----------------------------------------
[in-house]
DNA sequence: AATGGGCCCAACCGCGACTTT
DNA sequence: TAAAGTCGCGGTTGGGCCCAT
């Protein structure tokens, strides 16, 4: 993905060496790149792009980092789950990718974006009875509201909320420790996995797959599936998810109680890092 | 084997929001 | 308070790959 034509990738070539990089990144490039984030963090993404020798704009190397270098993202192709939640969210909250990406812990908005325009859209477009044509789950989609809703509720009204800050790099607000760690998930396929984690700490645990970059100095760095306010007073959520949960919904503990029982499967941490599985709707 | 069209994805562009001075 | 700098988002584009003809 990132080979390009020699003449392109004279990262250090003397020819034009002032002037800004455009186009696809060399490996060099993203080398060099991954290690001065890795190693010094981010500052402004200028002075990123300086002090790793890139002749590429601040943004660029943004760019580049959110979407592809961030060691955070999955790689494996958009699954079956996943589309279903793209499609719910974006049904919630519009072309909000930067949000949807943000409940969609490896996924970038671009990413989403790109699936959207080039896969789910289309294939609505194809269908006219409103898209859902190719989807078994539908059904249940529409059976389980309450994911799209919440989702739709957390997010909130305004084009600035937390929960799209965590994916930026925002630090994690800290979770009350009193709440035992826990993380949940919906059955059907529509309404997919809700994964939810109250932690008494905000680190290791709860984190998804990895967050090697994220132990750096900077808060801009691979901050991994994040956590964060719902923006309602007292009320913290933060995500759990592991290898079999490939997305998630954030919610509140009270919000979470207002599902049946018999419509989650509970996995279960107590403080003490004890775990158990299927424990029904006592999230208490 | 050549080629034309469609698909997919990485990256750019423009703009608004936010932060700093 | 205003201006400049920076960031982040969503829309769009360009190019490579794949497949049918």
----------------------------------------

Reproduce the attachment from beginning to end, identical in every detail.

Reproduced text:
[in-house]
DNA sequence: AATGGGCCCAACCGCGACTTT
DNA sequence: TAAAGTCGCGGTTGGGCCCAT
């Protein structure tokens, strides 16, 4: 993905060496790149792009980092789950990718974006009875509201909320420790996995797959599936998810109680890092 | 084997929001 | 308070790959 034509990738070539990089990144490039984030963090993404020798704009190397270098993202192709939640969210909250990406812990908005325009859209477009044509789950989609809703509720009204800050790099607000760690998930396929984690700490645990970059100095760095306010007073959520949960919904503990029982499967941490599985709707 | 069209994805562009001075 | 700098988002584009003809 990132080979390009020699003449392109004279990262250090003397020819034009002032002037800004455009186009696809060399490996060099993203080398060099991954290690001065890795190693010094981010500052402004200028002075990123300086002090790793890139002749590429601040943004660029943004760019580049959110979407592809961030060691955070999955790689494996958009699954079956996943589309279903793209499609719910974006049904919630519009072309909000930067949000949807943000409940969609490896996924970038671009990413989403790109699936959207080039896969789910289309294939609505194809269908006219409103898209859902190719989807078994539908059904249940529409059976389980309450994911799209919440989702739709957390997010909130305004084009600035937390929960799209965590994916930026925002630090994690800290979770009350009193709440035992826990993380949940919906059955059907529509309404997919809700994964939810109250932690008494905000680190290791709860984190998804990895967050090697994220132990750096900077808060801009691979901050991994994040956590964060719902923006309602007292009320913290933060995500759990592991290898079999490939997305998630954030919610509140009270919000979470207002599902049946018999419509989650509970996995279960107590403080003490004890775990158990299927424990029904006592999230208490 | 050549080629034309469609698909997919990485990256750019423009703009608004936010932060700093 | 205003201006400049920076960031982040969503829309769009360009190019490579794949497949049918």